### Table 3: Minimizing the total expected bed shortage Procedure Total exp. shortage Comp. time (s)

"... In PAGE 21: ... Table3 shows that the total expected bed shortage drops from 37.82 to 34.... ..."

### Table 4.Calculation of Total Shortages and Excesses Time Period 0 1 2 3 4 5 6 7 8 9 10 11 Inventory 0 18

"... In PAGE 3: ...Table4 illustrates this calculation. This calculation is repeated for each part and each forecasting methods under consideration.... ..."

### Table II. The distance-based selection yielded fewer sets, with a distortion performance similar or inferior to our algorithm, and is therefore not considered further in this paper. The unsatisfactory performance is caused by the fact that a lot of boundary sensors are chosen in the first set, resulting in more total number of sensors in that set, while at the same time causing a shortage of them in later sets.

2007

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### Table 8 Shortage Level

2002

"... In PAGE 12: ... Figure 8b shows the very drastic reduction in EV water use imposed by distribution I (with respect to the non-ration case) compared to the more mild curtailment in demand needed to absorb the effects of increased frequency of shortage. Yet to emphasize the complex relationship between the WTP and the shortage probability distribution the example in Table8 illustrates that for a particular consumer there is no WTP to go from distribution L to the more benign M, which represents a 1% reduction in the EV of shortage! This is because the possibility of having a very severe event (40% shortage) makes LT conservation measures necessary. For this particular set of parameters these LT conservation measures alone are more than enough to cope with small shortages of 10% and no extra short-term measures are required.... ..."

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### Table 2: Probabilities of meeting capacity demands for tools of lead time=2..12 Since infrequent shortages are achieved at the expense of buying extra capacity, we also report the ratio of expected excess tool capacity to expected capacity required (see Table 3). Ratios are converted to percentages for readability. \True quot; is the expected excess capacity actually required to meet the demand with a probability of 84.1%. As expected, Proportion (Allocation) consistently installs too much (not enough) capacity.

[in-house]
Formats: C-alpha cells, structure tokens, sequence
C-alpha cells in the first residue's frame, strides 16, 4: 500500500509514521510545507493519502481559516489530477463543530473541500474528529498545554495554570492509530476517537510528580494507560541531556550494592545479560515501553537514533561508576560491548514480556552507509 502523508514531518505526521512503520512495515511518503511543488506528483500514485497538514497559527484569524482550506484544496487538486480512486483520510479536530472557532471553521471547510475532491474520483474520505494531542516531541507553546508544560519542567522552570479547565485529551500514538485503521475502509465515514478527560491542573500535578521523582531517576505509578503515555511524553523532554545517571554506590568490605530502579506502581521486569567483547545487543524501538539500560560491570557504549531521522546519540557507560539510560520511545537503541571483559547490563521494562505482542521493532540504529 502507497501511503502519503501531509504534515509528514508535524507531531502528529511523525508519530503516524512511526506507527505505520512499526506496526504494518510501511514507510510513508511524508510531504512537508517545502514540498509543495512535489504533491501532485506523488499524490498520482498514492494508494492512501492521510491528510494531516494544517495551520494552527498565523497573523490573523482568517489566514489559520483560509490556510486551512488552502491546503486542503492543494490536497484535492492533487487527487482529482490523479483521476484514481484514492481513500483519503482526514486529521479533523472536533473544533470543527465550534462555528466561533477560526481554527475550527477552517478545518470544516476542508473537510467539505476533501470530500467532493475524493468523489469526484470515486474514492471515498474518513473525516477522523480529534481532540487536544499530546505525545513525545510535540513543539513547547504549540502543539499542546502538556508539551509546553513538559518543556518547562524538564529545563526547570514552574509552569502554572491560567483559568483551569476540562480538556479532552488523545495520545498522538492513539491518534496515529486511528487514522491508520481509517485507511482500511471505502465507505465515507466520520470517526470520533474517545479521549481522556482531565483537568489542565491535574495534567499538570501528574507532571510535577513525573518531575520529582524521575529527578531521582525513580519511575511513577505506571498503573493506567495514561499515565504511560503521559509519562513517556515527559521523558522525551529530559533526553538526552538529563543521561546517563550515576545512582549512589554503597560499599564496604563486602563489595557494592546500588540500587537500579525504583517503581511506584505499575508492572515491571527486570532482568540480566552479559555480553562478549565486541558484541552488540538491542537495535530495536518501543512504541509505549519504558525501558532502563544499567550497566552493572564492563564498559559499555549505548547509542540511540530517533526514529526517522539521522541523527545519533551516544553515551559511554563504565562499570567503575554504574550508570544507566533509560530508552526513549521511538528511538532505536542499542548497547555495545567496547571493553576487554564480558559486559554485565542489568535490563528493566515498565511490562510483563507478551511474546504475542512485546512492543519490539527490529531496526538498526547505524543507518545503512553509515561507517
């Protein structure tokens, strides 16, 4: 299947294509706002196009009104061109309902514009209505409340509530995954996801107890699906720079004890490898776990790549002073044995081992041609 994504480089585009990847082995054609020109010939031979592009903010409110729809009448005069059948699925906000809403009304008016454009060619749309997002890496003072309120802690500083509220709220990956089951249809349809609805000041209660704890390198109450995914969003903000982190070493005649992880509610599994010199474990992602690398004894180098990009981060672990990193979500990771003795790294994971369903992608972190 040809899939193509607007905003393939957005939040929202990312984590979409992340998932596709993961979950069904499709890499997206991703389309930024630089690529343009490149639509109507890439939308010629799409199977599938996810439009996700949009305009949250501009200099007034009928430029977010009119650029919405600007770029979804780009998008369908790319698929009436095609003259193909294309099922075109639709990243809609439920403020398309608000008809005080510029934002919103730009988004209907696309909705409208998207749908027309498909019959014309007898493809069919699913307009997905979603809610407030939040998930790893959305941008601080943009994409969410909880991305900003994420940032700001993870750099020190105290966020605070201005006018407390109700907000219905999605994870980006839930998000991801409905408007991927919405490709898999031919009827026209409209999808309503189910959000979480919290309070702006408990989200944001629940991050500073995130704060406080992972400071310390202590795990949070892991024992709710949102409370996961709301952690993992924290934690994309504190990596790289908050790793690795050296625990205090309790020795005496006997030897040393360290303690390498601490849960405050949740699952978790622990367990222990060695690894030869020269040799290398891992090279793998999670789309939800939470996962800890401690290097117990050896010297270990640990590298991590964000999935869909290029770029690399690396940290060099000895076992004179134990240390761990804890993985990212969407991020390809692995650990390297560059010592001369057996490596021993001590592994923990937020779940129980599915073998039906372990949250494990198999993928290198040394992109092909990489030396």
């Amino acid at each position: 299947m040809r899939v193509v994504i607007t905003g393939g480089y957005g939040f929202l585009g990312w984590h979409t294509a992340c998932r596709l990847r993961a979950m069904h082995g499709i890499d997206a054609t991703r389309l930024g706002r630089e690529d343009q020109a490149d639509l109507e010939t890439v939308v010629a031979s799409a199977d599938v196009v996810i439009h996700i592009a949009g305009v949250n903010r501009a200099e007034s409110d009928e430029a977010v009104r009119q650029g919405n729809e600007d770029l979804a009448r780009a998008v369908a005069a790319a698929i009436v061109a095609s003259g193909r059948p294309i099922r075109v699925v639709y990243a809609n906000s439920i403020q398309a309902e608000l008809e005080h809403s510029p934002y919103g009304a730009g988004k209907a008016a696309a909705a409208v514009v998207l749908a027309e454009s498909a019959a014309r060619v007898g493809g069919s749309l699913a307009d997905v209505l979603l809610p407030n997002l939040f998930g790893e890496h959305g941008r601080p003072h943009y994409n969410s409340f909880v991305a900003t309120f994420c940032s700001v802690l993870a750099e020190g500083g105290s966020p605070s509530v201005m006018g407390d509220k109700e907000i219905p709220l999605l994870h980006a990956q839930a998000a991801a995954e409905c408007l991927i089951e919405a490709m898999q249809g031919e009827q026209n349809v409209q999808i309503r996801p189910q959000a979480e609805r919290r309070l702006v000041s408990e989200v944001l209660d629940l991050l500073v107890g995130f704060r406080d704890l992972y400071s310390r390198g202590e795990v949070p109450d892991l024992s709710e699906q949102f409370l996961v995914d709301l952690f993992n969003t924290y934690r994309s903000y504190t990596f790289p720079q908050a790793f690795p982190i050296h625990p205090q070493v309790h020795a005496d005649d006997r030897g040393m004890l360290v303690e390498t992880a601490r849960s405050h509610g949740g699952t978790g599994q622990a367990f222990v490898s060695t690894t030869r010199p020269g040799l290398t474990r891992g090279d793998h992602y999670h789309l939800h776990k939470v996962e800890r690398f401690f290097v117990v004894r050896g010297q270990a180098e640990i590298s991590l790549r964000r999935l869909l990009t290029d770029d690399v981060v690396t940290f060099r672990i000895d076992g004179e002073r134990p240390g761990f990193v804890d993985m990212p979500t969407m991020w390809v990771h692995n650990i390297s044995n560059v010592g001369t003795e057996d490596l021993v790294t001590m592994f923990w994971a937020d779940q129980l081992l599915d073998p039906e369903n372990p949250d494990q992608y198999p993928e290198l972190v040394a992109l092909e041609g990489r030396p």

1999

"... In PAGE 11: ...1%. Table2 depicts actual probabilities of meeting the true capacity demand when capacities are selected according to SeDFAM variance estimates. Similar computations were done for the Allocation and Proportion Schemes.... ..."

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### Table 4 The simulations show that the insurance companies make a small profit in about 88% of the decades. This is because they receive flood premiums (2 per cent of the bundled property insurance premium). In decades with minor flood failures the balance is slightly negative; premiums are not sufficient to cover for compensations. In extreme decades the shortage is even larger, in 231 time-periods the deficit is greater than 100 million HUF. In the 140 decades with most failures, the deficit amounts to over 300 million HUF.

2003

"... In PAGE 62: ... Probability Weighted Average Outcome 0,88180 (no failure) -3 000 0,09130 1 347 000 0,02010 1 947 000 0,00520 2 697 000 0,00150 3 297 000 0,00010 4 647 000 Table4 . Individual balance, scenario1.... ..."

### Table A1: Distribution of Length of Component Shortage Length of Shortage Probability

### Table 2: Alternative Shortage Probability Distributions for Example

1995

"... In PAGE 7: ... Demand hardening can be examined with this two-stage mathematical programming approach. The shortages from Table2 for four increasingly severe shortage distributions are applied to the example household. The results in Table 3 indicate the effect of demand hardening, increased cost for short-term water conservation and increased overall costs with increased optimized long-term water conservation effort.... ..."

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